claims, has a declared national interest in a stretch of sea
that carries an annual $5 trillion in ship-borne trade and
frequently cites concerns of freedom of navigation. China denies
ever threatening ships passing through its waters.
“The U.S. is unlikely to get involved directly, as that
would alter a long-standing policy of maintaining neutrality in
territorial disputes and complicate its broader relationship
with China,” said Taylor Fravel, a professor at the
Massachusetts Institute of Technology in Cambridge,
Massachusetts. “However, the U.S. is likely to speak out when
it believes that trends are challenging regional stability or
the principle of freedom of navigation.”
The new surge in hostilities can be traced to about 2007,
when claimants moved to strengthen their positions and develop
oil and gas fields within their 200-nautical-mile economic
zones, according to analyst Ian Storey of the Institute of
Southeast Asian Studies in Singapore.
Government-owned China National Offshore Oil Corp., China’s
largest off-shore oil producer and parent of Cnooc Ltd., in May
begin drilling using its first deep-water drilling rig north of
the Paracels. The proposed acquisition of Nexen Inc. of Canada
by Cnooc, in a deal valued at $15.1 billion, would give China
in-house deep-sea drilling expertise it had lacked, according to
Dean Cheng, a researcher on Chinese political and security
issues at the Heritage Foundation in Washington.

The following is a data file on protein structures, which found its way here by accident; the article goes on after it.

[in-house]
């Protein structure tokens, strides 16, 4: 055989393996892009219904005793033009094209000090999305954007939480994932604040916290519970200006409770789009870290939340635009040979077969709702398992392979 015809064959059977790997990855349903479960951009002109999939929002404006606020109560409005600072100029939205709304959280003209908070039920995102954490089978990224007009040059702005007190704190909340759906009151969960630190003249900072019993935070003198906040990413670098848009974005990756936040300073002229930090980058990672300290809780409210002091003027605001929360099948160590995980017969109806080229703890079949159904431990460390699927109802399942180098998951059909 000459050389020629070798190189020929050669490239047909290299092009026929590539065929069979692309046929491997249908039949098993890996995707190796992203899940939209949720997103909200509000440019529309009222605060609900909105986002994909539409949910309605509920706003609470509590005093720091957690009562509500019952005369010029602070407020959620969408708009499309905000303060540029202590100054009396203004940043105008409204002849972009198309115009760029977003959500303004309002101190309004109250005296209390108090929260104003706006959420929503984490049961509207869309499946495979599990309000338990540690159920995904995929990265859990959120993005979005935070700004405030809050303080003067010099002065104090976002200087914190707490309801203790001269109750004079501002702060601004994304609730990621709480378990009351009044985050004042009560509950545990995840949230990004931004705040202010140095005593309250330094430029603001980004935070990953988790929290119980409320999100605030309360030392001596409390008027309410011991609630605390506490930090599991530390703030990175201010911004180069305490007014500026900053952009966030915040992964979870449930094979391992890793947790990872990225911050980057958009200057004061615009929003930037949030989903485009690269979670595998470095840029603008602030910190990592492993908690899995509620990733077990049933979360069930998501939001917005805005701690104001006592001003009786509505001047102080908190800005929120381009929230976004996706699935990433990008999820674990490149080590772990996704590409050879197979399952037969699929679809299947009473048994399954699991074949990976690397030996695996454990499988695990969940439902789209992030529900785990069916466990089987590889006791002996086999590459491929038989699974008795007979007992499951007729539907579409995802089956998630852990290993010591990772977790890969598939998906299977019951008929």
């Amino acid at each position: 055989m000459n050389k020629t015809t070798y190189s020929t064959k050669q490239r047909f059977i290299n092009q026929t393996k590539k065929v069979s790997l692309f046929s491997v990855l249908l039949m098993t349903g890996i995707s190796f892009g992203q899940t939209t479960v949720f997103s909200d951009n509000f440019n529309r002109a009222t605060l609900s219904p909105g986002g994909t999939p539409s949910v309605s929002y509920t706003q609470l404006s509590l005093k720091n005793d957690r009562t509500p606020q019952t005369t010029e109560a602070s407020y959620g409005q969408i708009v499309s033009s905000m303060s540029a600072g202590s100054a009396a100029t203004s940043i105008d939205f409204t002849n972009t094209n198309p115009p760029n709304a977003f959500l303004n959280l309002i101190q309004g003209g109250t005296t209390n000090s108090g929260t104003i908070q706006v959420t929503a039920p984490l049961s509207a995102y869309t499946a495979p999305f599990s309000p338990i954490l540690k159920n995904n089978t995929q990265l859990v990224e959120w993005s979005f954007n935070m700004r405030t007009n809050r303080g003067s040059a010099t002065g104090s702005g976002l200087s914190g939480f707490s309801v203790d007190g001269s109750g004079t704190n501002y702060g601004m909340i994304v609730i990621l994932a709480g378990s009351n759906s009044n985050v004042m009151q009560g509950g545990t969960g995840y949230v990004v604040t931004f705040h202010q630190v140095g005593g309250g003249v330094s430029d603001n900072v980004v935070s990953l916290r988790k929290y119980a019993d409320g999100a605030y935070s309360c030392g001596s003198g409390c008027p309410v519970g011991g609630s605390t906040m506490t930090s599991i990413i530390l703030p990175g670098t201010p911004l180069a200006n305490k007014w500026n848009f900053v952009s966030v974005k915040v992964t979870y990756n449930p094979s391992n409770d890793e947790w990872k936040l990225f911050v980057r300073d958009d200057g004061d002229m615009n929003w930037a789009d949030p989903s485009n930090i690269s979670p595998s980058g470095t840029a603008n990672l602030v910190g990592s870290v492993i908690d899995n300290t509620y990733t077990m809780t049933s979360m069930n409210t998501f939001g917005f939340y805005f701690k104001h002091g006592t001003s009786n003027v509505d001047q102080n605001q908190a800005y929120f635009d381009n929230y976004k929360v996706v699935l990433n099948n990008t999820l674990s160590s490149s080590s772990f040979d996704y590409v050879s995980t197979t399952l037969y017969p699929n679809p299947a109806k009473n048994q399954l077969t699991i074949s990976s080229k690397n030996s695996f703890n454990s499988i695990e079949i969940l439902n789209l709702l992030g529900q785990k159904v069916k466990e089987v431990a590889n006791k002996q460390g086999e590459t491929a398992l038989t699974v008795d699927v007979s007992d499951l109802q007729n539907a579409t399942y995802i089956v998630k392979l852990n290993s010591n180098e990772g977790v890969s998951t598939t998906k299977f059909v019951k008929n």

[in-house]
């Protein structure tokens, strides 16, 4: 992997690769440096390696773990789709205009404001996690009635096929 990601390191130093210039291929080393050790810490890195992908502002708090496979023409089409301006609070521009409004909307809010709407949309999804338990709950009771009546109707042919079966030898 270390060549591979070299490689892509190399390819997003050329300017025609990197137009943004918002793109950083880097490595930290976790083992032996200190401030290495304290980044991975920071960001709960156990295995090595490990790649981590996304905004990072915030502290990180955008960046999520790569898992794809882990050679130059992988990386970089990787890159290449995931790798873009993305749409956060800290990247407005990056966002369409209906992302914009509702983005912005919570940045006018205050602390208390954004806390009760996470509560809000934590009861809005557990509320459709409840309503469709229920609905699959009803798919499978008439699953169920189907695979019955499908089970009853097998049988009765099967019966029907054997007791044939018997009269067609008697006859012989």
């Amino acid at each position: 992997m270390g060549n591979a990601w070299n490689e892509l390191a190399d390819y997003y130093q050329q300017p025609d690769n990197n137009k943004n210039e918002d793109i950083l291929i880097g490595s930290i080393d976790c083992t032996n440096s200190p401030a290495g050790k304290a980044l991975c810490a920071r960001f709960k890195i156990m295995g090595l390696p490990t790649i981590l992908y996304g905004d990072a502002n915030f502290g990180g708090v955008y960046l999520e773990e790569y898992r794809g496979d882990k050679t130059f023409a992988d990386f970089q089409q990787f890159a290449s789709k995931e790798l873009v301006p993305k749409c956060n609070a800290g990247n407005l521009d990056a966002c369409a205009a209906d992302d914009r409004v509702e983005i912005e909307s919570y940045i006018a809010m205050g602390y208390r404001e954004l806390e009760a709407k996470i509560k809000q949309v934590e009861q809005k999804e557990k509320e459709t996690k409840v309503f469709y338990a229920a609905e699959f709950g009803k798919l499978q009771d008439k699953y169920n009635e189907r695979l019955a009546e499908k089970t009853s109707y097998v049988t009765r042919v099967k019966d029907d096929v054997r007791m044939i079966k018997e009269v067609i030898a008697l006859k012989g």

“It is certainly conceivable that if the Chinese are out
there first, and the Chinese find oil and they can back their
claims with military force that, in a sense, the region is going
to be effectively ceded to the Chinese,” he said.
Vietnam has bid out areas within China’s claims, with Exxon
Mobil Corp. and Gazprom OAO among companies that have signed
deals to explore the area. The Philippines has also opened parts
of the waters to international companies, though in a July
auction it received bids only from smaller, local oil companies
such as Makati City-based Helios Petroleum.
The existing mechanisms for China and Southeast Asian
nations to hammer out their differences are proving inadequate.
China says its claims pre-date the 1982 United Nations
Convention on the Law of the Sea, which sets out a framework for
a solution, and won’t submit to international arbitration.
A meeting in July of the Association of Southeast Asian
Nations hosted by Cambodia failed to reach a consensus on
handling disputes in the South China Sea.
If after nine years Asean and China cannot agree on how to
implement a set of confidence-building measures, “what hope is
there for reaching an agreement on a binding code designed to
limit the sovereignty-building activities of the more active
claimants?” said Storey. “Little to none, I would say.”